Pic A NASA radar instrument aboard India's Chandrayaan-1 Moon orbiter has sent back the first ever images of hidden crater interiors at the lunar poles. Space boffins hope to use such pictures to discover deposits of water ice, which could be invaluable for future Moonbase astronauts.
At last, a good view of the Moon's bottom.
"This is an exciting first step for the team which has worked diligently for more than three years to get to this point," said Benjamin Bussey of the Johns Hopkins University Applied Physics Laboratory. Bussey is number two boffin on the Mini-SAR lunar orbiter radar team. (SAR for synthetic aperture radar; the kit is also known as Mini-RF.)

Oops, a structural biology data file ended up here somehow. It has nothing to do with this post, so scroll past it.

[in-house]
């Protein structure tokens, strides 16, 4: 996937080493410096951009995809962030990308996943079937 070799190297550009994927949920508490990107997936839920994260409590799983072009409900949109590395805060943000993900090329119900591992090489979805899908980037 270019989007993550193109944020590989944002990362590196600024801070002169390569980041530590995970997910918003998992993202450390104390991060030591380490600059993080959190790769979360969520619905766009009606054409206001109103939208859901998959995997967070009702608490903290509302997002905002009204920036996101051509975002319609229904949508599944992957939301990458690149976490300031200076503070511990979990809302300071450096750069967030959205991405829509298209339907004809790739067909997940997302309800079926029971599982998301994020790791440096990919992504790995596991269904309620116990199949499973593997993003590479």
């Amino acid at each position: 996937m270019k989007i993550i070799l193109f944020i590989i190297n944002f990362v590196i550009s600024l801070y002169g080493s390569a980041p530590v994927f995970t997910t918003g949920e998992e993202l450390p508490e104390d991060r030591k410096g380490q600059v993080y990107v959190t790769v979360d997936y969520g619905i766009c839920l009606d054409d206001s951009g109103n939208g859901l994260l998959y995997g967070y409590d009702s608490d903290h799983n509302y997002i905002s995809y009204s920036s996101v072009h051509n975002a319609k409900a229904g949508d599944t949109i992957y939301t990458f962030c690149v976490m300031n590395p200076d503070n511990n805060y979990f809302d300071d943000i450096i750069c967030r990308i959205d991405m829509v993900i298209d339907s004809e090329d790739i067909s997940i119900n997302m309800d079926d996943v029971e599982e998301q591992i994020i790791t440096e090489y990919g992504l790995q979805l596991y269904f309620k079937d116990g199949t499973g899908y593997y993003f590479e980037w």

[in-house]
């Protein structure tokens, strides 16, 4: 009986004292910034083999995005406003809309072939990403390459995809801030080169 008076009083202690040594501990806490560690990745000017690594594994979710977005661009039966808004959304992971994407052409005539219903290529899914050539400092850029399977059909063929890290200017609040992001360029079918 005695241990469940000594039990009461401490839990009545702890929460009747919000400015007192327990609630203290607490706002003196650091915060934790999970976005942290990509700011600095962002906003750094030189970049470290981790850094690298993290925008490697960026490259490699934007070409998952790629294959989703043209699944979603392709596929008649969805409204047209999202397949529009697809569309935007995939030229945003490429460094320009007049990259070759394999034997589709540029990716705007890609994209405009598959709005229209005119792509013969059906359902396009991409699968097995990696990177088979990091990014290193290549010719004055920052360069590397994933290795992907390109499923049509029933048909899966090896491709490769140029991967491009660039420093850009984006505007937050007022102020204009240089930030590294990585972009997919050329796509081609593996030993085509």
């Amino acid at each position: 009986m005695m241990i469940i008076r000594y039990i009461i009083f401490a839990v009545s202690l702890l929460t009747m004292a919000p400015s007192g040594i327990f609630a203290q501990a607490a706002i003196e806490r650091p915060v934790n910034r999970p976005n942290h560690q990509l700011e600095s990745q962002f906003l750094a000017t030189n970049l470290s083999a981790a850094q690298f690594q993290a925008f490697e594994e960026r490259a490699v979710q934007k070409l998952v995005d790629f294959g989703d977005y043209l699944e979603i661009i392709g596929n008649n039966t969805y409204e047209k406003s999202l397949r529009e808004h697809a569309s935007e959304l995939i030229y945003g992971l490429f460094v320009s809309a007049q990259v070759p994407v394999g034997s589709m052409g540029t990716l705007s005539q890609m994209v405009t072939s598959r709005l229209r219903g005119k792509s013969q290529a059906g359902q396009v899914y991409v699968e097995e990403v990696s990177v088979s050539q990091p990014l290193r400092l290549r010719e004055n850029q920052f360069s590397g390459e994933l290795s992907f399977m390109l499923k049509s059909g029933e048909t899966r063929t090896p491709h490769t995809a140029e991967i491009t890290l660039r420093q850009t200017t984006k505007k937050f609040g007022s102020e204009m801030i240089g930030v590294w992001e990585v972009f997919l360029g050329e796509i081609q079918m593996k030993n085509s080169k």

The big craters at the Moon's north and south poles are side-on when viewed from Earth, which means that their rim walls mask the interiors. Thus the only way to get a proper look inside is from a spacecraft in lunar orbit, such as India's Chandrayaan-1.
This is the purpose of NASA's Mini-SAR package, built by the US Naval Air Warfare Center and other contributors. The Mini-SAR has just been started up, and has now sent back radar pics showing part of the Haworth crater at the moon's south pole and the western rim of Seares crater at the north pole.
NASA has released a SAR image overlaid on a radar picture from the Arecibo radar telescope on Earth (see pic). The light patches on the orbiter overlay represent "either surface roughness or slopes pointing toward the spacecraft", according to NASA.
Scientists believe that tying in Mini-SAR radar mapping with spectrography from the Moon Mineralogy Mapper - also aboard Chandrayaan-1 - will find anything of value on the Earth's satellite if it is there to be found.
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